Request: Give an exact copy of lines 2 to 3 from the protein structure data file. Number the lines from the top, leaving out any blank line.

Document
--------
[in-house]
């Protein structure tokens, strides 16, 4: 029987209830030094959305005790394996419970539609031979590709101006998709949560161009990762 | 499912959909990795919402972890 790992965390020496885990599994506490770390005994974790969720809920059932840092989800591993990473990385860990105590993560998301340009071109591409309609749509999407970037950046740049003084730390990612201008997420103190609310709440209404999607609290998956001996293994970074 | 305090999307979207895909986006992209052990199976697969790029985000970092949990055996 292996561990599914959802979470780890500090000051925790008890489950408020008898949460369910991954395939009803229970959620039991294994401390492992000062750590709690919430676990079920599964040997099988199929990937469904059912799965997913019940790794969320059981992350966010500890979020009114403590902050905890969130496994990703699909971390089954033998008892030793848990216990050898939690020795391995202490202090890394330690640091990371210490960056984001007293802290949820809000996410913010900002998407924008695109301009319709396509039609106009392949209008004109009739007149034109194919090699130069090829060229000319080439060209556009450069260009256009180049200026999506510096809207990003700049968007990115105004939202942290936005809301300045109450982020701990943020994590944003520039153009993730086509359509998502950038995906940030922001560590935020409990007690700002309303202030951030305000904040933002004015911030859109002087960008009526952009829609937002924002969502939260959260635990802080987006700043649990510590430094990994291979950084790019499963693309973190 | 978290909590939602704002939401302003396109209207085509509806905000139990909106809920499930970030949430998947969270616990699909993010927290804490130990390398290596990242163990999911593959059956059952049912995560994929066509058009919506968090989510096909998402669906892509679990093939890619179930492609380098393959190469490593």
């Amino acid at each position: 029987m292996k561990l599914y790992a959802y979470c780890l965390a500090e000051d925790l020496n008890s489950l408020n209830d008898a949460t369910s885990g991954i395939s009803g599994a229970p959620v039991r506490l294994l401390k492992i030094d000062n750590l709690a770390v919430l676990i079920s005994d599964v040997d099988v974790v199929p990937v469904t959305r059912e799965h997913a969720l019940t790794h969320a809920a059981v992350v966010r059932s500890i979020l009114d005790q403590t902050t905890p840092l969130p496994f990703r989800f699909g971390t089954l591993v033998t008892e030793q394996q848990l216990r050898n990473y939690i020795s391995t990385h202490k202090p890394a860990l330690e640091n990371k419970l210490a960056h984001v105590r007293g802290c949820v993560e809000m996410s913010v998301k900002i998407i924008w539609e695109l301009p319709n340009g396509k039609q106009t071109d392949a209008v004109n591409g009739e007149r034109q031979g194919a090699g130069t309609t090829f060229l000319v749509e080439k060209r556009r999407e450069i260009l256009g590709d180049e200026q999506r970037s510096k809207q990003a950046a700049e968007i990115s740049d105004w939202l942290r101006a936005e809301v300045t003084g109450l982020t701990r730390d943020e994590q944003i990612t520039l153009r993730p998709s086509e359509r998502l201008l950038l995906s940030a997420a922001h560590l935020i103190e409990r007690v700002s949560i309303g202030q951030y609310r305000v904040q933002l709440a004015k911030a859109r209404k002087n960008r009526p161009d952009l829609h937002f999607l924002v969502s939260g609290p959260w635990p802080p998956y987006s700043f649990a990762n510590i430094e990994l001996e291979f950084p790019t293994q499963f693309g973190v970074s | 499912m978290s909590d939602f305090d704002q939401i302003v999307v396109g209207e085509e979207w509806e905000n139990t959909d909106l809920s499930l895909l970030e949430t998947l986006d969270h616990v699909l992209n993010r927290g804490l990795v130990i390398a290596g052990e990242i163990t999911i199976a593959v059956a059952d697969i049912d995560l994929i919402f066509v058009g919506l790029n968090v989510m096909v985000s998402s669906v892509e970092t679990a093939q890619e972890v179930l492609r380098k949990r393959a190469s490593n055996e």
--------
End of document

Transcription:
């Protein structure tokens, strides 16, 4: 029987209830030094959305005790394996419970539609031979590709101006998709949560161009990762 | 499912959909990795919402972890 790992965390020496885990599994506490770390005994974790969720809920059932840092989800591993990473990385860990105590993560998301340009071109591409309609749509999407970037950046740049003084730390990612201008997420103190609310709440209404999607609290998956001996293994970074 | 305090999307979207895909986006992209052990199976697969790029985000970092949990055996 292996561990599914959802979470780890500090000051925790008890489950408020008898949460369910991954395939009803229970959620039991294994401390492992000062750590709690919430676990079920599964040997099988199929990937469904059912799965997913019940790794969320059981992350966010500890979020009114403590902050905890969130496994990703699909971390089954033998008892030793848990216990050898939690020795391995202490202090890394330690640091990371210490960056984001007293802290949820809000996410913010900002998407924008695109301009319709396509039609106009392949209008004109009739007149034109194919090699130069090829060229000319080439060209556009450069260009256009180049200026999506510096809207990003700049968007990115105004939202942290936005809301300045109450982020701990943020994590944003520039153009993730086509359509998502950038995906940030922001560590935020409990007690700002309303202030951030305000904040933002004015911030859109002087960008009526952009829609937002924002969502939260959260635990802080987006700043649990510590430094990994291979950084790019499963693309973190 | 978290909590939602704002939401302003396109209207085509509806905000139990909106809920499930970030949430998947969270616990699909993010927290804490130990390398290596990242163990999911593959059956059952049912995560994929066509058009919506968090989510096909998402669906892509679990093939890619179930492609380098393959190469490593």
């Amino acid at each position: 029987m292996k561990l599914y790992a959802y979470c780890l965390a500090e000051d925790l020496n008890s489950l408020n209830d008898a949460t369910s885990g991954i395939s009803g599994a229970p959620v039991r506490l294994l401390k492992i030094d000062n750590l709690a770390v919430l676990i079920s005994d599964v040997d099988v974790v199929p990937v469904t959305r059912e799965h997913a969720l019940t790794h969320a809920a059981v992350v966010r059932s500890i979020l009114d005790q403590t902050t905890p840092l969130p496994f990703r989800f699909g971390t089954l591993v033998t008892e030793q394996q848990l216990r050898n990473y939690i020795s391995t990385h202490k202090p890394a860990l330690e640091n990371k419970l210490a960056h984001v105590r007293g802290c949820v993560e809000m996410s913010v998301k900002i998407i924008w539609e695109l301009p319709n340009g396509k039609q106009t071109d392949a209008v004109n591409g009739e007149r034109q031979g194919a090699g130069t309609t090829f060229l000319v749509e080439k060209r556009r999407e450069i260009l256009g590709d180049e200026q999506r970037s510096k809207q990003a950046a700049e968007i990115s740049d105004w939202l942290r101006a936005e809301v300045t003084g109450l982020t701990r730390d943020e994590q944003i990612t520039l153009r993730p998709s086509e359509r998502l201008l950038l995906s940030a997420a922001h560590l935020i103190e409990r007690v700002s949560i309303g202030q951030y609310r305000v904040q933002l709440a004015k911030a859109r209404k002087n960008r009526p161009d952009l829609h937002f999607l924002v969502s939260g609290p959260w635990p802080p998956y987006s700043f649990a990762n510590i430094e990994l001996e291979f950084p790019t293994q499963f693309g973190v970074s | 499912m978290s909590d939602f305090d704002q939401i302003v999307v396109g209207e085509e979207w509806e905000n139990t959909d909106l809920s499930l895909l970030e949430t998947l986006d969270h616990v699909l992209n993010r927290g804490l990795v130990i390398a290596g052990e990242i163990t999911i199976a593959v059956a059952d697969i049912d995560l994929i919402f066509v058009g919506l790029n968090v989510m096909v985000s998402s669906v892509e970092t679990a093939q890619e972890v179930l492609r380098k949990r393959a190469s490593n055996e």